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CHAPTER 4 (continued)
"A Huron!" repeated the sturdy scout, once more shaking his head in open distrust; "they are a thievish race, nor do I care by whom they are adopted; you can never make anything of them but skulls and vagabonds. Since you trusted yourself to the care of one of that nation, I only wonder that you have not fallen in with more."
"Of that there is little danger, since William Henry is so many miles in our front. You forget that I have told you our guide is now a Mohawk, and that he serves with our forces as a friend."
"And I tell you that he who is born a Mingo will die a Mingo," returned the other positively. "A Mohawk! No, give me a Delaware or a Mohican for honesty; and when they will fight, which they won't all do, having suffered their cunning enemies, the Maquas, to make them women--but when they will fight at all, look to a Delaware, or a Mohican, for a warrior!"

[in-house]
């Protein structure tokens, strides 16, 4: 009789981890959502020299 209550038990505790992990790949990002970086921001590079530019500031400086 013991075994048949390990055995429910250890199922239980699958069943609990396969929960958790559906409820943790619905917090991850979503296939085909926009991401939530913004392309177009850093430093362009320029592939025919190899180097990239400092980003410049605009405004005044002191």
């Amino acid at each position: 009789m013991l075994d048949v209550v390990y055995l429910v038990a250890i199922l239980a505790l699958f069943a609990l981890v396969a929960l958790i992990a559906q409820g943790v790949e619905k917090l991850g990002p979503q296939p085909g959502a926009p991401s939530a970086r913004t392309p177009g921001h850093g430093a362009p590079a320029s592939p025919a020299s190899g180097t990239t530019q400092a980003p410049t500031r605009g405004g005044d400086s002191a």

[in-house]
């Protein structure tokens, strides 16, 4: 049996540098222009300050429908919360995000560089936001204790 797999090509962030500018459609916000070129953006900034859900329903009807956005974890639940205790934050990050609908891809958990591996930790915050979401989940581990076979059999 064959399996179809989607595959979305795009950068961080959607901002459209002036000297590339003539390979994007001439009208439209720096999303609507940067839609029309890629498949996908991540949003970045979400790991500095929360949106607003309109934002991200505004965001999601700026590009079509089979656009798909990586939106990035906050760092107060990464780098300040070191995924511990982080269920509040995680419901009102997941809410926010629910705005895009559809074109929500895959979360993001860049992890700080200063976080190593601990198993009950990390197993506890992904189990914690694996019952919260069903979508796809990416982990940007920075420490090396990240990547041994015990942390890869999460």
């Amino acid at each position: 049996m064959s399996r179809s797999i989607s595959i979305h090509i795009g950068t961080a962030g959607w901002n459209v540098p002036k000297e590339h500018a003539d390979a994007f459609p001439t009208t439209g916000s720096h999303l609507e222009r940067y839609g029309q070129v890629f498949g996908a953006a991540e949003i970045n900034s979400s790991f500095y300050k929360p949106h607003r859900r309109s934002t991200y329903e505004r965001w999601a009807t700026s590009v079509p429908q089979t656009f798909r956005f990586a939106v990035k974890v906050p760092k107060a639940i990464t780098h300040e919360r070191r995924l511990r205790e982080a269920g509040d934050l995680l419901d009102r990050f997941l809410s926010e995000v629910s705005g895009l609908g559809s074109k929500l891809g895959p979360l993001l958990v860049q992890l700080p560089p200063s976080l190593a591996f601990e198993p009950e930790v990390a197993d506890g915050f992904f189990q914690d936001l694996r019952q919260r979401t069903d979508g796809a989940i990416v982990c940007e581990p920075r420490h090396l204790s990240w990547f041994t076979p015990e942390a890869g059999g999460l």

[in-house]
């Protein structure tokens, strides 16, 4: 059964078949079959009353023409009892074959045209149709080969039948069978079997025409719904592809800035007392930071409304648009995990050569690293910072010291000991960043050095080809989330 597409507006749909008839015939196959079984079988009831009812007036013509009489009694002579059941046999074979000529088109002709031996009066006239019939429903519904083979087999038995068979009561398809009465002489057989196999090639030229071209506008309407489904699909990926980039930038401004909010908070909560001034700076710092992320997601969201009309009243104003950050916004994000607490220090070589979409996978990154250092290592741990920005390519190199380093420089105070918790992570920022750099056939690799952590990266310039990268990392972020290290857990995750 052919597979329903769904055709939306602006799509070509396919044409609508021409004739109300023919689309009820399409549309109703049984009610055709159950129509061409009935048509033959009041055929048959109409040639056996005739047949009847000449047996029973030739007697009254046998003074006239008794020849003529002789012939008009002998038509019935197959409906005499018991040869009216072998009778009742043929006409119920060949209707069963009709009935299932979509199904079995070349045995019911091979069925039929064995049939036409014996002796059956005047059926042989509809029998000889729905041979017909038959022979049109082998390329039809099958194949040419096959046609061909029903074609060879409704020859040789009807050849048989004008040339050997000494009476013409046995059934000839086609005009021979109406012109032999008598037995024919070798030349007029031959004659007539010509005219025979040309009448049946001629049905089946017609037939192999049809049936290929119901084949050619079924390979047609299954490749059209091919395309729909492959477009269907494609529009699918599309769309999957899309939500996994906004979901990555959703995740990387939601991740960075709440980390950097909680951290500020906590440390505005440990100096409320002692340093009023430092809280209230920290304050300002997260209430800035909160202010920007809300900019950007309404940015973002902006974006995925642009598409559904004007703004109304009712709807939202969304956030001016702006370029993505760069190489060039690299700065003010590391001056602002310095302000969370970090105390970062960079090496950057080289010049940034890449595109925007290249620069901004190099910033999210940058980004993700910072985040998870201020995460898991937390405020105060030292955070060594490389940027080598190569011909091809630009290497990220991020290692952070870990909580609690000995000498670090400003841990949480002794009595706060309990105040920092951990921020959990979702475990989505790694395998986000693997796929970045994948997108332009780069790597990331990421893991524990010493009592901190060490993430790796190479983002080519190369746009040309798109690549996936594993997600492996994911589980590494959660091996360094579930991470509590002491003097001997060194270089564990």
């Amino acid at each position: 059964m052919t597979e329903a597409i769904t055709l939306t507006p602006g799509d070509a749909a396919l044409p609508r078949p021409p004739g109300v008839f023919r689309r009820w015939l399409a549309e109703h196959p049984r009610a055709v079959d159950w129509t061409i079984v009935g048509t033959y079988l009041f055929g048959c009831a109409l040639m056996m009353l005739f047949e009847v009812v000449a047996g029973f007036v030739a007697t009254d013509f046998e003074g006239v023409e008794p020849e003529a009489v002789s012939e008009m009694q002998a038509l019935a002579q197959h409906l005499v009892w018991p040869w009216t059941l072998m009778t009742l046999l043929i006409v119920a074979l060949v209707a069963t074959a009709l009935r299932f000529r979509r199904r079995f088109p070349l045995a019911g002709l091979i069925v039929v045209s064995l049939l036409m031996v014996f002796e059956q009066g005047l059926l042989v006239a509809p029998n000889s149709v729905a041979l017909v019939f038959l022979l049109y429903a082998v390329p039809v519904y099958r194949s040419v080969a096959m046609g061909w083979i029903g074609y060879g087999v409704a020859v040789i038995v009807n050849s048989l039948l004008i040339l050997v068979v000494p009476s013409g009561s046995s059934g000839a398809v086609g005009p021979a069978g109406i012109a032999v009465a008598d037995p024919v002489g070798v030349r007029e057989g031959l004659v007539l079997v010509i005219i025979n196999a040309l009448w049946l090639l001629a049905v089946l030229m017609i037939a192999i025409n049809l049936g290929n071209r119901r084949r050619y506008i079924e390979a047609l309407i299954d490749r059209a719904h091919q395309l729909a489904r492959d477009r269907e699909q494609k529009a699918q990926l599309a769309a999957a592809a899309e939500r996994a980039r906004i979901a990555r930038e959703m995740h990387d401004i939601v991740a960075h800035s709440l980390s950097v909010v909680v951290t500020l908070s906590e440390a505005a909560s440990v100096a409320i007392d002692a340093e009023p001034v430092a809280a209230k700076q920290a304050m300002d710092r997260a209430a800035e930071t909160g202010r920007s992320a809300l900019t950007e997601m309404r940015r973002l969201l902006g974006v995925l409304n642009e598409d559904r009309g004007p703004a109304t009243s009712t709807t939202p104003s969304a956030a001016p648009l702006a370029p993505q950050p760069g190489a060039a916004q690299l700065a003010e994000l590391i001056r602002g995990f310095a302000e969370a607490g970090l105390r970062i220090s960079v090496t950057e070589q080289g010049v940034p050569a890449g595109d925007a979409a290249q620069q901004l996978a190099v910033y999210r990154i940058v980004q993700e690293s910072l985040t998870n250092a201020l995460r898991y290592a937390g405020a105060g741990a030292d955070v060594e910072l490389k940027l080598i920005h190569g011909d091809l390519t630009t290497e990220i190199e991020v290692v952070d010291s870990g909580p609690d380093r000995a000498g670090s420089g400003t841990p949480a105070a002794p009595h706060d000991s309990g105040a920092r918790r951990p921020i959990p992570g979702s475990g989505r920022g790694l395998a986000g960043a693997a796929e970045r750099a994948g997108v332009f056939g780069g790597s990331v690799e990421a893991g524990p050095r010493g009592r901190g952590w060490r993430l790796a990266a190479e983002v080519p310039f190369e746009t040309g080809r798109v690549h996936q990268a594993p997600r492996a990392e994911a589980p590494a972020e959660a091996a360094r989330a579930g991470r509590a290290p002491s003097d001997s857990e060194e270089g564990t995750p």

"Enough of this," said Heyward, impatiently; "I wish not to inquire into the character of a man that I know, and to whom you must be a stranger. You have not yet answered my question; what is our distance from the main army at Edward?"
"It seems that may depend on who is your guide. One would think such a horse as that might get over a good deal of ground atwixt sun-up and sun-down."
"I wish no contention of idle words with you, friend," said Heyward, curbing his dissatisfied manner, and speaking in a more gentle voice; "if you will tell me the distance to Fort Edward, and conduct me thither, your labor shall not go without its reward."
"And in so doing, how know I that I don't guide an enemy and a spy of Montcalm, to the works of the army? It is not every man who can speak the English tongue that is an honest subject."
"If you serve with the troops, of whom I judge you to be a scout, you should know of such a regiment of the king as the Sixtieth."
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